The expression, “the truth will out,” appears to have originated with Shakespeare and is being used more frequently by commentators on news programs. The expression has come to mean that the facts of a situation will inevitably become known or discovered. If Registered Investment Advisers (“RIAs”) use false or misleading content in their advertisements, the truth will out when examiners conduct examinations of their firms.
Because when it comes to RIAs, Rule 206(4)-1 under the Investment Advisers Act of 1940, better known as the Advertising Rule, prohibits advertisements for SEC-registered Investment Advisers that are false or misleading in any way. Advertising regulations governing state-registered Investment Advisers are often modeled after Rule 206(4)-1 as well. As the very essence of a fiduciary duty for investment advisers starts with the principle to say (only) what you’ll really do… and then be prepared and capable of actually doing (and proving that you can do) what you said.
In this guest post, Les Abromovitz, an attorney with deep expertise and experience with the RIA Advertising Rule, discusses what RIAs should be doing and thinking about when it comes to marketing compliance. As a starting point, RIAs should avoid promissory language, guarantees, and statements that cannot be proven (i.e., only statements that can be supported with objective evidence should be used). In addition, RIAs should avoid marketing hype, which may be tempting to differentiate in an increasingly competitive environment… even though “hype” is inherently misleading. RIAs must also satisfy strict compliance requirements if they refer to past specific investment recommendations in an advertisement, and especially when they advertise their performance returns.
Unfortunately, though, even with good faith attempts to do things right, many Investment Advisers inadvertently use advertisements that are false or misleading as they attempt to woo clients. In many instances, advisers may have no idea that the content (or particular key words) they are using would be deemed “misleading” by regulators. And although securities regulators are unlikely to bring a full-scale enforcement action against an RIA because of these innocent mistakes, they can give examiners a bad impression of the firm’s compliance program and suggest to examiners that they should dig deeper in reviewing the firm (to ensure that the misleading advertising smoke isn’t a sign of a bigger compliance fire to address). In addition, after completion of an examination, examiners take note of these errors, as well as other compliance mistakes, in a deficiency letter sent to the firm. The RIA must then respond to the letter and correct (or dispute) the examiners’ findings. If an RIA fails to address those deficiencies, the SEC might then bring an enforcement action against the firm.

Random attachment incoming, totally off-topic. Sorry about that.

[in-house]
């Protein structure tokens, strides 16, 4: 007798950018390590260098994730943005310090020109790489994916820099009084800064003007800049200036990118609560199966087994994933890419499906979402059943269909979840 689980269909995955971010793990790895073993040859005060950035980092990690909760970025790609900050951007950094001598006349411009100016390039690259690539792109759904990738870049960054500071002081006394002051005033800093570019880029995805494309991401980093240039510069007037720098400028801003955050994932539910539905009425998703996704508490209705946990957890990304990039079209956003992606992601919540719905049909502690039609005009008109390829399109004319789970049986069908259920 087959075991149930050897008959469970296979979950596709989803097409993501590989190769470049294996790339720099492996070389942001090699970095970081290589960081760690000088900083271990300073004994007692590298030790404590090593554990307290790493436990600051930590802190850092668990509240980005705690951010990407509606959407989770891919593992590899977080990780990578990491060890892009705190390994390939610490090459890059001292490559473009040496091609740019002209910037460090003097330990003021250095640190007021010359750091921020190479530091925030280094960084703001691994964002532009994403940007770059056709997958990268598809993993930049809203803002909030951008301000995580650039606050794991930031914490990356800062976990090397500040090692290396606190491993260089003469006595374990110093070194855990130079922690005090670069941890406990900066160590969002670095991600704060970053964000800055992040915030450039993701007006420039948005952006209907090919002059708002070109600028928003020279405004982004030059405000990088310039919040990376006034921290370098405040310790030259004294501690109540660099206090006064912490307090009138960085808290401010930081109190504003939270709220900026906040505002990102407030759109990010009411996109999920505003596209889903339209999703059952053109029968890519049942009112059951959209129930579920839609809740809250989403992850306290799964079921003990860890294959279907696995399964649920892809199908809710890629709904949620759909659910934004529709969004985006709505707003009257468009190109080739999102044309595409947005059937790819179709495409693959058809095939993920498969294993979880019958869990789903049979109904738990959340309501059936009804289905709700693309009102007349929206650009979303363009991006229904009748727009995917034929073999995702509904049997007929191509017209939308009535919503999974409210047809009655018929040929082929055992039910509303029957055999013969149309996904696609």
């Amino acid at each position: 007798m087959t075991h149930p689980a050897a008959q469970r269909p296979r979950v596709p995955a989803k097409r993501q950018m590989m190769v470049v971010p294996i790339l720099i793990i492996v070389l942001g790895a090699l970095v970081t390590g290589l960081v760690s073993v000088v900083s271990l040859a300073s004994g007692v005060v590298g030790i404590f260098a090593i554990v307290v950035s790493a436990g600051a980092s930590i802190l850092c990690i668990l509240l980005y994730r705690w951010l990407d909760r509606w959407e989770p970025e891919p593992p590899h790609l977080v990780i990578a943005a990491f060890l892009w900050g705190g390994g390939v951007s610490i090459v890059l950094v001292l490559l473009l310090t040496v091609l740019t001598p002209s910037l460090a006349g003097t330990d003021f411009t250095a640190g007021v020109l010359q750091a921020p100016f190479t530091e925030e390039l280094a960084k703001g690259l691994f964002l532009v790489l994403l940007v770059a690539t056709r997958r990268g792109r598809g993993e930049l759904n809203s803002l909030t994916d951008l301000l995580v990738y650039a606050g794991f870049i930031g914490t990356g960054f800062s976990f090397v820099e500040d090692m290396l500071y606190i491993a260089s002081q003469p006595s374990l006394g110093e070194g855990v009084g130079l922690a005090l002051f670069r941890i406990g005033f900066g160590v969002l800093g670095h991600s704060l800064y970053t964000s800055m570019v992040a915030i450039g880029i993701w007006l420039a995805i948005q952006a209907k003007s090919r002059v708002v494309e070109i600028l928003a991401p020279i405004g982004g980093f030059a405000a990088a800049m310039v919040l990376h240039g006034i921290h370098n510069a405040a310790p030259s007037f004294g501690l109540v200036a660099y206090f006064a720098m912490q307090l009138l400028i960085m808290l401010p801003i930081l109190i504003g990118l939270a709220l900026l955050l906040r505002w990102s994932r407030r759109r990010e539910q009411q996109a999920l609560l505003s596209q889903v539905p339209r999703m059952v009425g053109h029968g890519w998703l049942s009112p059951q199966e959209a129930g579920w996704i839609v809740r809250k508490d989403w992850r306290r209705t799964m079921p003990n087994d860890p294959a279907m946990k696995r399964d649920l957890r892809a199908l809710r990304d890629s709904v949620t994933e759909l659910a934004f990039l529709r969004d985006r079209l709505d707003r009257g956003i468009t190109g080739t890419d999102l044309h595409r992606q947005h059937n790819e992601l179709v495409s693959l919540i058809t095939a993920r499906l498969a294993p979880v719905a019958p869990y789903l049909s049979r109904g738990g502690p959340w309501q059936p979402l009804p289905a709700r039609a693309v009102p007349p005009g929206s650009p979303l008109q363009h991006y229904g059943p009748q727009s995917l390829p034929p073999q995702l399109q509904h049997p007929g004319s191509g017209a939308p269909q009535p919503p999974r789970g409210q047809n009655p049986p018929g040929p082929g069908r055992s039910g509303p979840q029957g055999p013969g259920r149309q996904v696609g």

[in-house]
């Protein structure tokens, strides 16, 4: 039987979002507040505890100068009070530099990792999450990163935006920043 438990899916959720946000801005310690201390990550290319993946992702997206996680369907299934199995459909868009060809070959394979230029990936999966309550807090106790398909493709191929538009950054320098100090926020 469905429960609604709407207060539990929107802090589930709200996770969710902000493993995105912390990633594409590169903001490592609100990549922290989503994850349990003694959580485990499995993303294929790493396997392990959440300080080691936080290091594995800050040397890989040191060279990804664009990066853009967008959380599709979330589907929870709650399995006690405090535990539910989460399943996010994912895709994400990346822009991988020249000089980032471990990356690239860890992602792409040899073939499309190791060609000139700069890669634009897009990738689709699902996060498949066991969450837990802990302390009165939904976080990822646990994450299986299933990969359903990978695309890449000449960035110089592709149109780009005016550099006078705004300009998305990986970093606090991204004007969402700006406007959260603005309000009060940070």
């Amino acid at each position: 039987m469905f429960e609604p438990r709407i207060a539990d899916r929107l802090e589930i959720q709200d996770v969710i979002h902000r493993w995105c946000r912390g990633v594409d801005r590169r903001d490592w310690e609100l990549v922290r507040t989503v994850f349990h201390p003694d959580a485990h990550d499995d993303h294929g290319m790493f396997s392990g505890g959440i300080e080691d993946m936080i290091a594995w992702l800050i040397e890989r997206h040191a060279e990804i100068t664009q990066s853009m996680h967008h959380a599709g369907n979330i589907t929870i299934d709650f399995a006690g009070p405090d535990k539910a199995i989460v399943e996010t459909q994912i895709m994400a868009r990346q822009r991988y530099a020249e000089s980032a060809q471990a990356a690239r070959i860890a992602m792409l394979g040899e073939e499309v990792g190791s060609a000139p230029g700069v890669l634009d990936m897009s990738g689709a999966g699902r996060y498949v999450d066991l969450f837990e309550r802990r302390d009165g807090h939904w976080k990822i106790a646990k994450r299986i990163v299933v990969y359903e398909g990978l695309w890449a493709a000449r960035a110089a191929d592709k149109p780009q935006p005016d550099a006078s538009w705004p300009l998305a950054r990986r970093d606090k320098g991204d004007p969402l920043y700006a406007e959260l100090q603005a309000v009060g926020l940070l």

To further address areas of potential examiner concern when reviewing RIAs, the SEC periodically publishes Risk Alerts to highlight compliance problems identified by its Office of Compliance Inspections and Examinations (“OCIE”). On September 14, 2017, OCIE released a Risk Alert, which identified the most frequent Advertising Rule compliance issues uncovered by examiners during their examinations. Advisers would be wise to familiarize themselves with the deficiencies identified by examiners and should make sure their compliance manuals and processes are designed to prevent the same mistakes.